The weather condition were really extreme and despite their effort the team was not able to complete their survey with their drone. However, they had a chance to take a closer look at the site. “While it is clear that some parts of the site are 100% natural, the main section is more questionable, unfortunately we did not have enough time to investigate much of the surroundings area of the structure. However, it does not seem to be a true pyramid as we found no evidence of it having four sides and there did not appear to be other structures that could suggest a lost city. That said, it could be either a pre-Inca site of an unknown culture for this area or it could be connected to the story of Atahualpa, perhaps even his long lost mausoleum. Other researchers such as the brilliant Ecuadorian historian Tamara Estupiñán believes that the tomb could be located elsewhere, in the area of the Sigchos (Cotopaxi province, Ecuador). Worst case scenario, we are facing a beautiful natural formation which would certainly be a nice addition to the already amazing touristic locations in the area of Banos (Tungurahua province, Ecuador)”, said Benoit Duverneuil. Part of the site is still covered by vegetation and there is a tall waterfall on the left-hand side. Some of the stone blocks are perfectly shaped and could indeed be man-made. Some artefacts found at the site or in the local area have also been recovered and photographed. Based on the pictures, most of these artifacts appear to belong to pre-Inca peoples and one highly distinguished archaeologist & anthropologist from the USA, Michael Carmichael, has identified them to be neolithic stone maces, likely to be from between 500BC - 500AD. Other artifacts recorded in the photographs have not yet been identified in any way and remain mysterious.
Next: Official expeditions led by the Ecuadorian government
Bruce Fenton has been meeting with the Ecuadorian Ministry of Culture and Ministry of Patrimony and other officials. An expedition composed by licensed archaeologists and paleontologists will apparently be launched soon to carry out an initial assessment of the archaeological potential of the site. Later on, a second expedition will be be organized with the participation different experts in order to fully survey the site and its surroundings. The ADAP research group has also offered its collaboration to the Ecuadorian authorities.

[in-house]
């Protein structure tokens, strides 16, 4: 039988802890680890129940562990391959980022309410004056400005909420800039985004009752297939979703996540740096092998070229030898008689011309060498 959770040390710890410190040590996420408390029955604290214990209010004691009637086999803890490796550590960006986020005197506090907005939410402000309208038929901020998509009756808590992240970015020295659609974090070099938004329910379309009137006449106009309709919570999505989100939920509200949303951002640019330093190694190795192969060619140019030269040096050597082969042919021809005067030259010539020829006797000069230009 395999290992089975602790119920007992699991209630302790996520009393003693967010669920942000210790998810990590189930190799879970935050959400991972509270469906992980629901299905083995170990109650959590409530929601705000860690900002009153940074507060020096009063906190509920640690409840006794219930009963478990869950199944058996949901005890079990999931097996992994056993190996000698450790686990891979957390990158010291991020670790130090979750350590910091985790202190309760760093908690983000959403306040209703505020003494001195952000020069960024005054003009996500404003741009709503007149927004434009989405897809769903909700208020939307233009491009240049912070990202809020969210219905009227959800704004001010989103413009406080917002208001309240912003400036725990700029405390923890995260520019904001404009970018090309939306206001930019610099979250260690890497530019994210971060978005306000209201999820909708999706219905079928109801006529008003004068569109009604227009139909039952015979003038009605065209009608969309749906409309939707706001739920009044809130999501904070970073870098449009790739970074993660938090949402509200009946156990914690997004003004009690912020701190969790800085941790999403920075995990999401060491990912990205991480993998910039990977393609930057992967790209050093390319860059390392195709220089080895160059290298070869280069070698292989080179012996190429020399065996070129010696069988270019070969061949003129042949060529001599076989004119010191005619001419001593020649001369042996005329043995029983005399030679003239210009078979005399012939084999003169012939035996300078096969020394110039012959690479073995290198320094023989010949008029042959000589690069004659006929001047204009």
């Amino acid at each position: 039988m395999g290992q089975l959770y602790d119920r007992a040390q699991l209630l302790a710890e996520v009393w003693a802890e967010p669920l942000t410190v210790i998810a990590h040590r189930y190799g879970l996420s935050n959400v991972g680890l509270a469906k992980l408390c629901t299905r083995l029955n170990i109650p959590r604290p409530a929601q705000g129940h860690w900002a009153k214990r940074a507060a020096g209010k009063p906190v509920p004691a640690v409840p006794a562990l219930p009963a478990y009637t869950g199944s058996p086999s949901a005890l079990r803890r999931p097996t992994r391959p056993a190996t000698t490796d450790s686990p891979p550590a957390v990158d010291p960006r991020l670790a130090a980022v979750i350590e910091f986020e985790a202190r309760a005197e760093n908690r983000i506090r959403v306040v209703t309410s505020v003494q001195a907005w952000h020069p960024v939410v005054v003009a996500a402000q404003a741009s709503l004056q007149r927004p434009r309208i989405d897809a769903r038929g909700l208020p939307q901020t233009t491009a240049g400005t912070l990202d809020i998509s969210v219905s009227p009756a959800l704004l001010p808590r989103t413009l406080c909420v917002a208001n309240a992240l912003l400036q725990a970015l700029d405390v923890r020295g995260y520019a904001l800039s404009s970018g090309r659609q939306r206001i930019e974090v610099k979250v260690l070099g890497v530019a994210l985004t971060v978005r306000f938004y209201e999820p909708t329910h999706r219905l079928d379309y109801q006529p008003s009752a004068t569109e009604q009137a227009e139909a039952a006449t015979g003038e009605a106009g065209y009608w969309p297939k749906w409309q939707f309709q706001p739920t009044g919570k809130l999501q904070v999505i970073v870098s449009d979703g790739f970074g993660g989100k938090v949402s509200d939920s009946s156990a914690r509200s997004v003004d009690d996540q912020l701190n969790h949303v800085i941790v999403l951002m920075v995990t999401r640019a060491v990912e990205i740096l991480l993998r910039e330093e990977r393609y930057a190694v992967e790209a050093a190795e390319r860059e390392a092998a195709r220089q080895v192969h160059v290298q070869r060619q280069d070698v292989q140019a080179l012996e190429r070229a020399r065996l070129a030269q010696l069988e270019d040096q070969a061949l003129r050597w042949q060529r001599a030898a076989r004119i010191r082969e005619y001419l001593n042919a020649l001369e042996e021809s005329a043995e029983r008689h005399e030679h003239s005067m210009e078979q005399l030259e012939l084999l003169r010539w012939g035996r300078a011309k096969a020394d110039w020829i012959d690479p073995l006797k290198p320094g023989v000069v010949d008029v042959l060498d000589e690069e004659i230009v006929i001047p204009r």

“We are working on a new drone platform, waterproof, powerful enough and with a stronger GPS signal to fly in the Llanganates. Some archaeological sites are located in very complicated regions and it’s exciting to push the boundaries of such a young technology and help preservation specialists with concrete applications,” explains Benoit Duverneuil.
“Organizing such expeditions are not an easy task but it is now a race against the clock. The location of the site is now known by a few locals who have been taking tourists and wannabe Indiana Jones types to the stone wall. Some of them are exhibiting artefacts they claim to have removed from the location or have been caught on camera smashing a piece of stone from the structure to take some samples and do their own analysis. When we were there, we already noticed that someone used explosives on the right-hand side of the site, it is time for the authorities to step-in”, warned Benoit Duverneuil.
About Aerial Digital Archaeology & Preservation (ADAP)
The Aerial Digital Archaeology & Preservation (ADAP) research group is an independent organization that aims to give archeology and preservation professionals an opportunity to become better informed about non-invasive technologies and applications. We volunteer to provide non-invasive tools and techniques to professional archaeologists, anthropologists, geologists, historians, experts in geography and local preservation authorities.